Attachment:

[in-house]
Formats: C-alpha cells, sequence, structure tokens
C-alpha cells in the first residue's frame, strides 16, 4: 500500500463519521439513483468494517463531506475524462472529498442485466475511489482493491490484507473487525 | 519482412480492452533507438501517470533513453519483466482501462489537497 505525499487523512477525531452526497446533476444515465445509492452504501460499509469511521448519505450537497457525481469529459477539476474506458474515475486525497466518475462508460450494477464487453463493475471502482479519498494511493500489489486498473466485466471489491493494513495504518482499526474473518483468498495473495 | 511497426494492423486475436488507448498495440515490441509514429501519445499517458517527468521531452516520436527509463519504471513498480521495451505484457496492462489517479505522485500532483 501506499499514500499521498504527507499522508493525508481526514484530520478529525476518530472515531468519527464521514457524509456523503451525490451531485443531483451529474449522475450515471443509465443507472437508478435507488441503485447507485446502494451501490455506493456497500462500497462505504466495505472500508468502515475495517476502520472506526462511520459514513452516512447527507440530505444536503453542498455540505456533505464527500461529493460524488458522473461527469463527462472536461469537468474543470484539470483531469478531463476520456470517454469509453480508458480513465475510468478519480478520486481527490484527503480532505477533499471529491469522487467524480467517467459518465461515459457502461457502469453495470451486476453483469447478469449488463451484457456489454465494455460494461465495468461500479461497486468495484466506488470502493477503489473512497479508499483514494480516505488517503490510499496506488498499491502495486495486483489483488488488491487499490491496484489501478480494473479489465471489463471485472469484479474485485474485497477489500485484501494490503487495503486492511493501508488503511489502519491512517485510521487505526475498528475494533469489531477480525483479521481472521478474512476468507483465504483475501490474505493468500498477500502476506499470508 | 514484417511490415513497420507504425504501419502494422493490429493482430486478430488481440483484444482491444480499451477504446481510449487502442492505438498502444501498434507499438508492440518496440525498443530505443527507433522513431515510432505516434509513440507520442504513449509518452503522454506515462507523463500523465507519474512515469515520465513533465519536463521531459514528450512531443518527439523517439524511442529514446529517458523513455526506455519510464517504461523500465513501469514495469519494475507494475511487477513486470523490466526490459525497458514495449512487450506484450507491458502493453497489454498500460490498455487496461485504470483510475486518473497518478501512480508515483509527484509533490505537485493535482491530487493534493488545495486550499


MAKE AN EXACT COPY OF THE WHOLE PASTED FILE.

[in-house]
Formats: C-alpha cells, sequence, structure tokens
C-alpha cells in the first residue's frame, strides 16, 4: 500500500463519521439513483468494517463531506475524462472529498442485466475511489482493491490484507473487525 | 519482412480492452533507438501517470533513453519483466482501462489537497 505525499487523512477525531452526497446533476444515465445509492452504501460499509469511521448519505450537497457525481469529459477539476474506458474515475486525497466518475462508460450494477464487453463493475471502482479519498494511493500489489486498473466485466471489491493494513495504518482499526474473518483468498495473495 | 511497426494492423486475436488507448498495440515490441509514429501519445499517458517527468521531452516520436527509463519504471513498480521495451505484457496492462489517479505522485500532483 501506499499514500499521498504527507499522508493525508481526514484530520478529525476518530472515531468519527464521514457524509456523503451525490451531485443531483451529474449522475450515471443509465443507472437508478435507488441503485447507485446502494451501490455506493456497500462500497462505504466495505472500508468502515475495517476502520472506526462511520459514513452516512447527507440530505444536503453542498455540505456533505464527500461529493460524488458522473461527469463527462472536461469537468474543470484539470483531469478531463476520456470517454469509453480508458480513465475510468478519480478520486481527490484527503480532505477533499471529491469522487467524480467517467459518465461515459457502461457502469453495470451486476453483469447478469449488463451484457456489454465494455460494461465495468461500479461497486468495484466506488470502493477503489473512497479508499483514494480516505488517503490510499496506488498499491502495486495486483489483488488488491487499490491496484489501478480494473479489465471489463471485472469484479474485485474485497477489500485484501494490503487495503486492511493501508488503511489502519491512517485510521487505526475498528475494533469489531477480525483479521481472521478474512476468507483465504483475501490474505493468500498477500502476506499470508 | 514484417511490415513497420507504425504501419502494422493490429493482430486478430488481440483484444482491444480499451477504446481510449487502442492505438498502444501498434507499438508492440518496440525498443530505443527507433522513431515510432505516434509513440507520442504513449509518452503522454506515462507523463500523465507519474512515469515520465513533465519536463521531459514528450512531443518527439523517439524511442529514446529517458523513455526506455519510464517504461523500465513501469514495469519494475507494475511487477513486470523490466526490459525497458514495449512487450506484450507491458502493453497489454498500460490498455487496461485504470483510475486518473497518478501512480508515483509527484509533490505537485493535482491530487493534493488545495486550499